Any camera decision will naturally be influenced heavily by the price. The retail prices at the time of the camera’s release place the model in the market relative to other models in the producer’s line-up and the competition. The RX1R II was launched at a lower price than the A9, despite having a lens built in. Usually, retail prices stay at first close to the launch price, but after several months, discounts become available. Later in the product cycle and, in particular, when the replacement model is about to appear, further discounting and stock clearance sales often push the camera price considerably down. Then, after the new model is out, very good deals can frequently be found on the pre-owned market.

Sensor comparison

The size of the sensor inside a digital camera is one of the key determinants of image quality. All other things equal, a large sensor will have larger individual pixel-units that offer better low-light sensitivity, wider dynamic range, and richer color-depth than smaller pixels in a sensor of the same technological generation. Furthermore, a large sensor camera will give the photographer more possibilities to use shallow depth-of-field in order to isolate a subject from the background. On the downside, larger sensors are more costly to manufacture and tend to lead to bigger and heavier cameras and lenses.

Both cameras under consideration feature a full frame sensor, but their sensors differ slightly in size. The sensor area in the RX1R II is 1 percent bigger. They nevertheless have the same format factor of 1.0. Both cameras have a native aspect ratio (sensor width to sensor height) of 3:2.

Sony A9 and Sony RX1R II sensor measures

With 42.2MP, the RX1R II offers a higher resolution than the A9 (24MP), but the RX1R II has smaller individual pixels (pixel pitch of 4.50μm versus 5.94μm for the A9). It is noteworthy in this context that the A9 is a somewhat more recent model (by 1 year and 6 months) than the RX1R II, and its sensor might have benefitted from technological advances during this time that further enhance the light gathering capacity of its pixel-units. Coming back to sensor resolution, it should be mentioned that the RX1R II has no anti-alias filter installed, so that it can capture all the detail its sensor resolves.

The resolution advantage of the Sony RX1R II implies greater flexibility for cropping images or the possibility to print larger pictures. The maximum print size of the RX1R II for good quality output (200 dots per inch) amounts to 39.8 x 26.5 inches or 101 x 67.4 cm, for very good quality (250 dpi) 31.8 x 21.2 inches or 80.8 x 53.9 cm, and for excellent quality (300 dpi) 26.5 x 17.7 inches or 67.3 x 44.9 cm. The corresponding values for the Sony A9 are 30 x 20 inches or 76.2 x 50.8 cm for good quality, 24 x 16 inches or 61 x 40.6 cm for very good quality, and 20 x 13.3 inches or 50.8 x 33.9 cm for excellent quality prints.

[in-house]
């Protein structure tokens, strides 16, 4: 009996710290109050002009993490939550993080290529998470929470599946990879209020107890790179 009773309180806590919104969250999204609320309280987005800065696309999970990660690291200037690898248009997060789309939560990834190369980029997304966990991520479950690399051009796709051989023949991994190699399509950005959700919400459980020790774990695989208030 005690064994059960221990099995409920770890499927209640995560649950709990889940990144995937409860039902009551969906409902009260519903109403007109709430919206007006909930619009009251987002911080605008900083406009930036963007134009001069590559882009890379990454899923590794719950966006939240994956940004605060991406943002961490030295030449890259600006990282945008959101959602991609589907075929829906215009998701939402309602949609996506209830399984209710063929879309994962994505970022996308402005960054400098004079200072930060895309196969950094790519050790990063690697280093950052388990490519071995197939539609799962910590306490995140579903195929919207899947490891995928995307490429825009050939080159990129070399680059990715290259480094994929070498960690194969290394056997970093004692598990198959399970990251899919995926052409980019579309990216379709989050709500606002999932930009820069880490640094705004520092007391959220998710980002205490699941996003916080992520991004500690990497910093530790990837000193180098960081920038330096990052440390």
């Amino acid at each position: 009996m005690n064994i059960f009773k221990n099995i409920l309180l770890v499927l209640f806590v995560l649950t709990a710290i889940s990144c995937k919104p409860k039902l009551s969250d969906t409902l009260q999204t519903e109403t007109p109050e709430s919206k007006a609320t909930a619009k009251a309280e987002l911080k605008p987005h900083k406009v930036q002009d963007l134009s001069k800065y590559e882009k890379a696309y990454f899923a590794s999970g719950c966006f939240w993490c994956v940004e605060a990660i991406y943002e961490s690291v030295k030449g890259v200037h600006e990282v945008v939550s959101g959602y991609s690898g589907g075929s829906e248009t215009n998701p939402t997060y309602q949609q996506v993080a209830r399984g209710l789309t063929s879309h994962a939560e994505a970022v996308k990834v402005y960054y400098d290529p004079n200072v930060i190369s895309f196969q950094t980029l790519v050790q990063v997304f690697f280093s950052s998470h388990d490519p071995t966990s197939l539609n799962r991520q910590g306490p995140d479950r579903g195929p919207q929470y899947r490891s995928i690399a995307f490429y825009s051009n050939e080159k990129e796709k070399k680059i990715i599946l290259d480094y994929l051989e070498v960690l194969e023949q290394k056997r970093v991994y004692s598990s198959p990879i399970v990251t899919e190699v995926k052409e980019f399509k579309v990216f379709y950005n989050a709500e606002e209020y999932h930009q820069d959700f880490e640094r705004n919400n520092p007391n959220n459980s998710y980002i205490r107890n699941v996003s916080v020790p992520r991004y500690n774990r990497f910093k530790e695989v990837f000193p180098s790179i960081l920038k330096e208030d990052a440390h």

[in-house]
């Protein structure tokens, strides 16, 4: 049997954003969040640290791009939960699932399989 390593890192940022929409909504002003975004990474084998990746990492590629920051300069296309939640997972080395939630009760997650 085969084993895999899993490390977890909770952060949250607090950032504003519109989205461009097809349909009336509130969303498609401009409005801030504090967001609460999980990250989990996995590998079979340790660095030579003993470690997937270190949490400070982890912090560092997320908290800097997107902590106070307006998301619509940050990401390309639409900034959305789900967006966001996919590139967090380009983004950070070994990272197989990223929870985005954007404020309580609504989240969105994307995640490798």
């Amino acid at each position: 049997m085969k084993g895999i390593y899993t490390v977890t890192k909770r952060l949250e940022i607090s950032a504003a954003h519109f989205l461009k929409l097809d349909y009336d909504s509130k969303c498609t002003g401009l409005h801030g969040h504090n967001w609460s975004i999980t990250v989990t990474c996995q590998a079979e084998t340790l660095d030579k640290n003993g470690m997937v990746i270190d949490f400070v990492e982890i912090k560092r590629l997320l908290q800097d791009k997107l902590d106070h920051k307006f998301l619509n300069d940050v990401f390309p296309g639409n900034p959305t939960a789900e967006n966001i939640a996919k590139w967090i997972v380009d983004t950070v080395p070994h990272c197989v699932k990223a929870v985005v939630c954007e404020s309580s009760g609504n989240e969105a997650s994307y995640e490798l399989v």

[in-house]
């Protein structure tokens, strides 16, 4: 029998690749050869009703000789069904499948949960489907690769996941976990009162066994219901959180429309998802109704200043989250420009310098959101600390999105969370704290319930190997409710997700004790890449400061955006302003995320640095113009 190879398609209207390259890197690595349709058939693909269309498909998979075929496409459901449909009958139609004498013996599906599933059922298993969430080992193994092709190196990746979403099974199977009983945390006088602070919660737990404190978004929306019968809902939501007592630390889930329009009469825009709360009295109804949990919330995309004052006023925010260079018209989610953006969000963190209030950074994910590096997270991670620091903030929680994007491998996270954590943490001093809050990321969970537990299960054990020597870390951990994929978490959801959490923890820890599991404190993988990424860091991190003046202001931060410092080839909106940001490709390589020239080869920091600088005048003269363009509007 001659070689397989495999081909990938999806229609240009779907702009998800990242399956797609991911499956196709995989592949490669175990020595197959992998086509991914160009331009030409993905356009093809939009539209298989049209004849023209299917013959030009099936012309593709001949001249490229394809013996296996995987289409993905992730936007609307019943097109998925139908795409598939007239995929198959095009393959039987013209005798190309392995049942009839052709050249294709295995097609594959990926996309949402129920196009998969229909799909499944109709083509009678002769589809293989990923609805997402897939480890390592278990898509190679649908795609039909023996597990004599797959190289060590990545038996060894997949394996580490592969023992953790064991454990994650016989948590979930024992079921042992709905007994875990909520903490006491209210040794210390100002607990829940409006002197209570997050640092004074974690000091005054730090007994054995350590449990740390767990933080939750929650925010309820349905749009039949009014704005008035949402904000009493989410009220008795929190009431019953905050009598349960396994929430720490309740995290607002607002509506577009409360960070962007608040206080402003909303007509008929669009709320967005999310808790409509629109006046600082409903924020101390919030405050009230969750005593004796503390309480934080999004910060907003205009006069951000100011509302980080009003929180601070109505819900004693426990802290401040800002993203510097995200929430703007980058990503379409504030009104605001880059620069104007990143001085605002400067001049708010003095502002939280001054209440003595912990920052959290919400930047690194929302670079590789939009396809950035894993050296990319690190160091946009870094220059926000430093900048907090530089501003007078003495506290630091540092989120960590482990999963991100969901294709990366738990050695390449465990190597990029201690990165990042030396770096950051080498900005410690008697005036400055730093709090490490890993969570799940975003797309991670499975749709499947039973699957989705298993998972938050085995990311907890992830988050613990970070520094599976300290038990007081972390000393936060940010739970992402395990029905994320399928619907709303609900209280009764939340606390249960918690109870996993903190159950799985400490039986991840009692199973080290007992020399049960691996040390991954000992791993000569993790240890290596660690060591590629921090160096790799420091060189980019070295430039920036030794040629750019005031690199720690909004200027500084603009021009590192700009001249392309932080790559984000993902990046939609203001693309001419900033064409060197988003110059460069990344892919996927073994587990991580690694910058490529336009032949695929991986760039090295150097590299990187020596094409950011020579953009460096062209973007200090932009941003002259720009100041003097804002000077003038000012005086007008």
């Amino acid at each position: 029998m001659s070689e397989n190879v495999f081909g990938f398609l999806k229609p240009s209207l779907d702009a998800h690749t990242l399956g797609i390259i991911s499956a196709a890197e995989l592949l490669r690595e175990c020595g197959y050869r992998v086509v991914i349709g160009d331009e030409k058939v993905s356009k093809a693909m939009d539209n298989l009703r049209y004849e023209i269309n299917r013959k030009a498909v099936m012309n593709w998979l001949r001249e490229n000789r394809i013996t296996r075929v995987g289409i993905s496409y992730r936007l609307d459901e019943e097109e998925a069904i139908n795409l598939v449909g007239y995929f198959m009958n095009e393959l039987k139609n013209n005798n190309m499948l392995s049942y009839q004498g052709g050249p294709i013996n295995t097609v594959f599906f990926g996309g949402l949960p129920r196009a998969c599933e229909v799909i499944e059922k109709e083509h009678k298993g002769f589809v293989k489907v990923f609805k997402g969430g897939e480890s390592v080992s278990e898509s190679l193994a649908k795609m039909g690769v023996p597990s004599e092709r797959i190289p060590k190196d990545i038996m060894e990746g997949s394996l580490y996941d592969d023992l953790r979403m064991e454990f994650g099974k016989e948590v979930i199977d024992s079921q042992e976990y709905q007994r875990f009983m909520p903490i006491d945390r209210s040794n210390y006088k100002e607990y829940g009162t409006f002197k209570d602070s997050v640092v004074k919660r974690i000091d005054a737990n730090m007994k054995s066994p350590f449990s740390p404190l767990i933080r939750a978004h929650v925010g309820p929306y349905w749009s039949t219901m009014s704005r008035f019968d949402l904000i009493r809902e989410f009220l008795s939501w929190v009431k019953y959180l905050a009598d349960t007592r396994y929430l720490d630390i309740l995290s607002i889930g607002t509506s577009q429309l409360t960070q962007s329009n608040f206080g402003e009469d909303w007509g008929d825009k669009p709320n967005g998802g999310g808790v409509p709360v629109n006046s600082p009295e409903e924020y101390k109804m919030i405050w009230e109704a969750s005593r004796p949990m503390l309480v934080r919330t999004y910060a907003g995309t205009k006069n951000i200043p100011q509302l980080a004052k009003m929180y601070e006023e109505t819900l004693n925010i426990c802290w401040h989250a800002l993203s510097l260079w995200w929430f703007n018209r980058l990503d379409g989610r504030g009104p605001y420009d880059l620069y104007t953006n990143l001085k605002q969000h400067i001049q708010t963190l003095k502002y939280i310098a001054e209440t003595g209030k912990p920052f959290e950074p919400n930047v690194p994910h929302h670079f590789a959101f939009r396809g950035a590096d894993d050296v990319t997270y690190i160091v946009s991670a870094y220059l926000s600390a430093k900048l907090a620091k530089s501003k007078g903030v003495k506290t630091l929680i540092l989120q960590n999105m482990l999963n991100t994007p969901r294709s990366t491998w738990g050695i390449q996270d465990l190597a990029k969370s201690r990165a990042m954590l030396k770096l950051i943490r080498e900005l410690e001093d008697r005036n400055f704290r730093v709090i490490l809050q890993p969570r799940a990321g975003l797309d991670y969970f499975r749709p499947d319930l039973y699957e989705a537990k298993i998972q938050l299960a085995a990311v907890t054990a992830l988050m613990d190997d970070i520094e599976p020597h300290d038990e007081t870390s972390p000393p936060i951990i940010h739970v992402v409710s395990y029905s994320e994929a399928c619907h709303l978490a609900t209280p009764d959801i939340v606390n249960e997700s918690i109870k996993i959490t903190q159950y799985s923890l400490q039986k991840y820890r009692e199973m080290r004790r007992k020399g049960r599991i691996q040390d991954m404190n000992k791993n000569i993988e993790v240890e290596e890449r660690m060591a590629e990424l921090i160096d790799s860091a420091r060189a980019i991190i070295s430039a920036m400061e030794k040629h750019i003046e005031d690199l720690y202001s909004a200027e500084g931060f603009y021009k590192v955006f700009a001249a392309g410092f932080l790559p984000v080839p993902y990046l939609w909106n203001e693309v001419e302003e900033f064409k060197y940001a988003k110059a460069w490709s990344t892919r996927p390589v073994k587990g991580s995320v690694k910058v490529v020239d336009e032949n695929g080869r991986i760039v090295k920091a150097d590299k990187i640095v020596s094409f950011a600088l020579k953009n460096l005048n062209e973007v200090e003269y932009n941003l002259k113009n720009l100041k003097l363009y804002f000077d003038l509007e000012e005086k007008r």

The A9 has on-sensor phase detect pixels, which results in fast and reliable autofocus acquisition even during live view operation.

The Sony Alpha A9 has a native sensitivity range from ISO 100 to ISO 51200, which can be extended to ISO 50-204800. The corresponding ISO settings for the Sony Cyber-shot DSC-RX1R II are ISO 100 to ISO 25600, with the possibility to increase the ISO range to 50-102400.

A9 versus RX1R II MP

For many cameras, data on sensor performance has been reported by DXO Mark. This service is based on lab testing and assigns an overall score to each camera sensor, as well as ratings for dynamic range ("DXO Landscape"), color depth ("DXO Portrait"), and low-light sensitivity ("DXO Sports"). Of the two cameras under consideration, the RX1R II has a markedly higher DXO score than the A9 (overall score 5 points higher), which will translate into better image quality. The advantage is based on 0.9 bits higher color depth, 0.6 EV in additional dynamic range, and 0.1 stops of reduced low light sensitivity. The adjacent table reports on the physical sensor characteristics and the outcomes of the DXO sensor quality tests for a sample of comparator-cameras.

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Sensor Characteristics
  Camera
Model
Sensor
Class
Resolution
(MP)
Horiz.
Pixels
Vert.
Pixels
Video
Format
DXO
Portrait
DXO
Landscape
DXO
Sports
DXO
Overall
 
Sony A9 Full Frame 24.0 6000 40004K/30p24.913.3351792
 
Sony RX1R II Full Frame 42.2 7952 53041080/60p25.813.9320497
 
Canon 5DS Full Frame 50.3 8688 57921080/30p24.712.4238187
 
Canon 5DS R Full Frame 50.3 8688 57921080/30p24.612.4230886
 
Leica Q Typ 116 Full Frame 24.0 6000 40001080/60p24.312.7222185
 
Nikon Z6 Full Frame 24.3 6048 40244K/30p25.314.3329995
 
Olympus E-M1 II Four Thirds 20.2 5184 38884K/30p23.712.8131280
 
Panasonic GH5 Four Thirds 20.2 5184 38884K/60p23.913.080777
 
Sony A9 II Full Frame 24.0 6000 40004K/30p25.014.0343493
 
Sony A7 III Full Frame 24.0 6000 40004K/30p25.014.7373096
 
Sony A7R III Full Frame 42.2 7952 53044K/30p26.014.73523100
 
Sony A7R II Full Frame 42.2 7952 53044K/30p26.013.9343498
 
Sony A7S II Full Frame 12.0 4240 28324K/30p23.613.3299385